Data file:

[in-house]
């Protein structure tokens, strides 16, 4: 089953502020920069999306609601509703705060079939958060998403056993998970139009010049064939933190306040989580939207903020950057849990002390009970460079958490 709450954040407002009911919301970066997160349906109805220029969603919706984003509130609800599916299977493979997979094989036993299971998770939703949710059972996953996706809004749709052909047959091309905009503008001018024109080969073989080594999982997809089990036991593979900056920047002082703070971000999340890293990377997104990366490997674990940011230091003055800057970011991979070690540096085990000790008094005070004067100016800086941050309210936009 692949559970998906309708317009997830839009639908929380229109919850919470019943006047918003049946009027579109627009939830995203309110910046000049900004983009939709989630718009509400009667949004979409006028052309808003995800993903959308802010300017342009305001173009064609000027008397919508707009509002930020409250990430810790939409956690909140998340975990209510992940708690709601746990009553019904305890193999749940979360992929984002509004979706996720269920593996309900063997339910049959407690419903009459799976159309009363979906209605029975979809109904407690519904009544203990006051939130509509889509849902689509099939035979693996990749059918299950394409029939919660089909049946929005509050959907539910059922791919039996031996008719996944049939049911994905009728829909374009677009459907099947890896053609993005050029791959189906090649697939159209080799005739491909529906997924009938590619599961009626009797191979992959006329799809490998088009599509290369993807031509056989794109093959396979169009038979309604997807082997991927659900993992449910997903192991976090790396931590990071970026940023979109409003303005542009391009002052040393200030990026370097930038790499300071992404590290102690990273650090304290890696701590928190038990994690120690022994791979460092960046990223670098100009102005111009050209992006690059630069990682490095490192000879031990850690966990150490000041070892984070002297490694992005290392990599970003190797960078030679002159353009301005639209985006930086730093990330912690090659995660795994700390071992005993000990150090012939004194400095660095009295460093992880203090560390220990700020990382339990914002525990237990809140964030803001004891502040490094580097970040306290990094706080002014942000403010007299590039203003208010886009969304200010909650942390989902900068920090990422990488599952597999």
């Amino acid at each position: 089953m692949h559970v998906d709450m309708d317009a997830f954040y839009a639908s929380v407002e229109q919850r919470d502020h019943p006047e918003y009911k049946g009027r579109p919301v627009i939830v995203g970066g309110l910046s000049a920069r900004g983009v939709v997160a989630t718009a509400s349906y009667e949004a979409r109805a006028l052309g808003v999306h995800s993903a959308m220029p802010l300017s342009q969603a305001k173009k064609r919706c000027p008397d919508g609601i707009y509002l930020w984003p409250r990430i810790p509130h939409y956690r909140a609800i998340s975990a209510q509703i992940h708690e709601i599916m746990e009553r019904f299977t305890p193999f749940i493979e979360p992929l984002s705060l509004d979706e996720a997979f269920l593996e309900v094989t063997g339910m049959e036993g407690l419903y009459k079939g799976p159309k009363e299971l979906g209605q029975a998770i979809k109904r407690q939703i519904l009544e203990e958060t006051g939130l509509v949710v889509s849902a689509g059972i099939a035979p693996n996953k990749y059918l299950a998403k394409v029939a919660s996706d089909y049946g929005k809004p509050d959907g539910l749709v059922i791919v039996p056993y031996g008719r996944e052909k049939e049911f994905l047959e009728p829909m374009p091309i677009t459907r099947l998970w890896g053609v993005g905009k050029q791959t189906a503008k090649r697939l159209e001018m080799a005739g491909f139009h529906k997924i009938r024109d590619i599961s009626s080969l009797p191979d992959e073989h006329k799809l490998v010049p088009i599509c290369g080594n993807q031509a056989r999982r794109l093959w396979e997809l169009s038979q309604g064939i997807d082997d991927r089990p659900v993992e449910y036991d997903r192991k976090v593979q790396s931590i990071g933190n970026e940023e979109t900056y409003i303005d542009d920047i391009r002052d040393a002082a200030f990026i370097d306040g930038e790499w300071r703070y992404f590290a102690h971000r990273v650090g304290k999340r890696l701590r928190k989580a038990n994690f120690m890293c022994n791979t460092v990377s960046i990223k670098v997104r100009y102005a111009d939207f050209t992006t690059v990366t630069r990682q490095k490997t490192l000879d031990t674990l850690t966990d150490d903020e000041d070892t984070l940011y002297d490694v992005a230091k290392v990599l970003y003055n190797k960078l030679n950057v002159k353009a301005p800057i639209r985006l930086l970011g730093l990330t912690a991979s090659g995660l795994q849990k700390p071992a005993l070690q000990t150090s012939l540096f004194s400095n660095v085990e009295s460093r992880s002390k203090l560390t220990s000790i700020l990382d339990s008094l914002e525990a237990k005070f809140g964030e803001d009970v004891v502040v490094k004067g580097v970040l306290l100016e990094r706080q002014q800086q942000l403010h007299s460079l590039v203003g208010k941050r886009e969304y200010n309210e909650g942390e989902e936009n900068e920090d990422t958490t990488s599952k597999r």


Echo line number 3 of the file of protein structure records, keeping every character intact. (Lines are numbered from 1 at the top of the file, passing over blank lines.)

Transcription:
């Amino acid at each position: 089953m692949h559970v998906d709450m309708d317009a997830f954040y839009a639908s929380v407002e229109q919850r919470d502020h019943p006047e918003y009911k049946g009027r579109p919301v627009i939830v995203g970066g309110l910046s000049a920069r900004g983009v939709v997160a989630t718009a509400s349906y009667e949004a979409r109805a006028l052309g808003v999306h995800s993903a959308m220029p802010l300017s342009q969603a305001k173009k064609r919706c000027p008397d919508g609601i707009y509002l930020w984003p409250r990430i810790p509130h939409y956690r909140a609800i998340s975990a209510q509703i992940h708690e709601i599916m746990e009553r019904f299977t305890p193999f749940i493979e979360p992929l984002s705060l509004d979706e996720a997979f269920l593996e309900v094989t063997g339910m049959e036993g407690l419903y009459k079939g799976p159309k009363e299971l979906g209605q029975a998770i979809k109904r407690q939703i519904l009544e203990e958060t006051g939130l509509v949710v889509s849902a689509g059972i099939a035979p693996n996953k990749y059918l299950a998403k394409v029939a919660s996706d089909y049946g929005k809004p509050d959907g539910l749709v059922i791919v039996p056993y031996g008719r996944e052909k049939e049911f994905l047959e009728p829909m374009p091309i677009t459907r099947l998970w890896g053609v993005g905009k050029q791959t189906a503008k090649r697939l159209e001018m080799a005739g491909f139009h529906k997924i009938r024109d590619i599961s009626s080969l009797p191979d992959e073989h006329k799809l490998v010049p088009i599509c290369g080594n993807q031509a056989r999982r794109l093959w396979e997809l169009s038979q309604g064939i997807d082997d991927r089990p659900v993992e449910y036991d997903r192991k976090v593979q790396s931590i990071g933190n970026e940023e979109t900056y409003i303005d542009d920047i391009r002052d040393a002082a200030f990026i370097d306040g930038e790499w300071r703070y992404f590290a102690h971000r990273v650090g304290k999340r890696l701590r928190k989580a038990n994690f120690m890293c022994n791979t460092v990377s960046i990223k670098v997104r100009y102005a111009d939207f050209t992006t690059v990366t630069r990682q490095k490997t490192l000879d031990t674990l850690t966990d150490d903020e000041d070892t984070l940011y002297d490694v992005a230091k290392v990599l970003y003055n190797k960078l030679n950057v002159k353009a301005p800057i639209r985006l930086l970011g730093l990330t912690a991979s090659g995660l795994q849990k700390p071992a005993l070690q000990t150090s012939l540096f004194s400095n660095v085990e009295s460093r992880s002390k203090l560390t220990s000790i700020l990382d339990s008094l914002e525990a237990k005070f809140g964030e803001d009970v004891v502040v490094k004067g580097v970040l306290l100016e990094r706080q002014q800086q942000l403010h007299s460079l590039v203003g208010k941050r886009e969304y200010n309210e909650g942390e989902e936009n900068e920090d990422t958490t990488s599952k597999r």